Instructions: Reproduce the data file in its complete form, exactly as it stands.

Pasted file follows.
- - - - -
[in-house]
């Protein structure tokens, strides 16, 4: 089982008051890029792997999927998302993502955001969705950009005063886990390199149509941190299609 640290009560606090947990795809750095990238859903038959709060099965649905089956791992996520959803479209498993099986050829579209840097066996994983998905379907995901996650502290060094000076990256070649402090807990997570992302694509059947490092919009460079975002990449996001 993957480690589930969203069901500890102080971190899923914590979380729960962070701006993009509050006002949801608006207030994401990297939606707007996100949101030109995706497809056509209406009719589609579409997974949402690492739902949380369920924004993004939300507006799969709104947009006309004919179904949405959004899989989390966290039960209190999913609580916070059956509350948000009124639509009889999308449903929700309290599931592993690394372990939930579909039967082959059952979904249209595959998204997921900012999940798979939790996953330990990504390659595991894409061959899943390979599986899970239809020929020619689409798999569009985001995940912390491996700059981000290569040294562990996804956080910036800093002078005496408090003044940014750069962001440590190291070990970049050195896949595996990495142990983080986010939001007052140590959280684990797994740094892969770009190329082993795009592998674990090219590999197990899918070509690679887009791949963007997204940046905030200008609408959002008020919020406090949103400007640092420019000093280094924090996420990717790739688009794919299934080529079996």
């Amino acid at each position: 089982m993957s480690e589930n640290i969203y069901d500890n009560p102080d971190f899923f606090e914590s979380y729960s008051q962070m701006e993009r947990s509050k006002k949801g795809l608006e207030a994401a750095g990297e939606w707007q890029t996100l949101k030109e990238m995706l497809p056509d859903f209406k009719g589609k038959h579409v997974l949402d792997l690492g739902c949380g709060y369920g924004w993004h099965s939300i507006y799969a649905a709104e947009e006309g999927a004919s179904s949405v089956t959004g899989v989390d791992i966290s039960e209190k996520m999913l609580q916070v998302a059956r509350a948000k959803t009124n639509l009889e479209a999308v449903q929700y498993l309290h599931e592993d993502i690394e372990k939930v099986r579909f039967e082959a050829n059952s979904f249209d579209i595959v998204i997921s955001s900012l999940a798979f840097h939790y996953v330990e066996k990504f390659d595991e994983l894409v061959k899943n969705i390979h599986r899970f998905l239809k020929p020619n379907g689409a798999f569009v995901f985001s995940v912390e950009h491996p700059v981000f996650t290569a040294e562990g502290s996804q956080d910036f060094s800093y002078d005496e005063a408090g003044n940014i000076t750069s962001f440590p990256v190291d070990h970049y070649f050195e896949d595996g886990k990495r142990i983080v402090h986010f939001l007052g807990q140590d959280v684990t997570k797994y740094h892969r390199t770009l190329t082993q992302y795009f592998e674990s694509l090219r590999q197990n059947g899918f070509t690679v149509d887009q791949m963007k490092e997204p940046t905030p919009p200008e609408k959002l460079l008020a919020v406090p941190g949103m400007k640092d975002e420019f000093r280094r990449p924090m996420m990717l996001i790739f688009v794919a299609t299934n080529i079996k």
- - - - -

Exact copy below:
[in-house]
């Protein structure tokens, strides 16, 4: 089982008051890029792997999927998302993502955001969705950009005063886990390199149509941190299609 640290009560606090947990795809750095990238859903038959709060099965649905089956791992996520959803479209498993099986050829579209840097066996994983998905379907995901996650502290060094000076990256070649402090807990997570992302694509059947490092919009460079975002990449996001 993957480690589930969203069901500890102080971190899923914590979380729960962070701006993009509050006002949801608006207030994401990297939606707007996100949101030109995706497809056509209406009719589609579409997974949402690492739902949380369920924004993004939300507006799969709104947009006309004919179904949405959004899989989390966290039960209190999913609580916070059956509350948000009124639509009889999308449903929700309290599931592993690394372990939930579909039967082959059952979904249209595959998204997921900012999940798979939790996953330990990504390659595991894409061959899943390979599986899970239809020929020619689409798999569009985001995940912390491996700059981000290569040294562990996804956080910036800093002078005496408090003044940014750069962001440590190291070990970049050195896949595996990495142990983080986010939001007052140590959280684990797994740094892969770009190329082993795009592998674990090219590999197990899918070509690679887009791949963007997204940046905030200008609408959002008020919020406090949103400007640092420019000093280094924090996420990717790739688009794919299934080529079996």
């Amino acid at each position: 089982m993957s480690e589930n640290i969203y069901d500890n009560p102080d971190f899923f606090e914590s979380y729960s008051q962070m701006e993009r947990s509050k006002k949801g795809l608006e207030a994401a750095g990297e939606w707007q890029t996100l949101k030109e990238m995706l497809p056509d859903f209406k009719g589609k038959h579409v997974l949402d792997l690492g739902c949380g709060y369920g924004w993004h099965s939300i507006y799969a649905a709104e947009e006309g999927a004919s179904s949405v089956t959004g899989v989390d791992i966290s039960e209190k996520m999913l609580q916070v998302a059956r509350a948000k959803t009124n639509l009889e479209a999308v449903q929700y498993l309290h599931e592993d993502i690394e372990k939930v099986r579909f039967e082959a050829n059952s979904f249209d579209i595959v998204i997921s955001s900012l999940a798979f840097h939790y996953v330990e066996k990504f390659d595991e994983l894409v061959k899943n969705i390979h599986r899970f998905l239809k020929p020619n379907g689409a798999f569009v995901f985001s995940v912390e950009h491996p700059v981000f996650t290569a040294e562990g502290s996804q956080d910036f060094s800093y002078d005496e005063a408090g003044n940014i000076t750069s962001f440590p990256v190291d070990h970049y070649f050195e896949d595996g886990k990495r142990i983080v402090h986010f939001l007052g807990q140590d959280v684990t997570k797994y740094h892969r390199t770009l190329t082993q992302y795009f592998e674990s694509l090219r590999q197990n059947g899918f070509t690679v149509d887009q791949m963007k490092e997204p940046t905030p919009p200008e609408k959002l460079l008020a919020v406090p941190g949103m400007k640092d975002e420019f000093r280094r990449p924090m996420m990717l996001i790739f688009v794919a299609t299934n080529i079996k």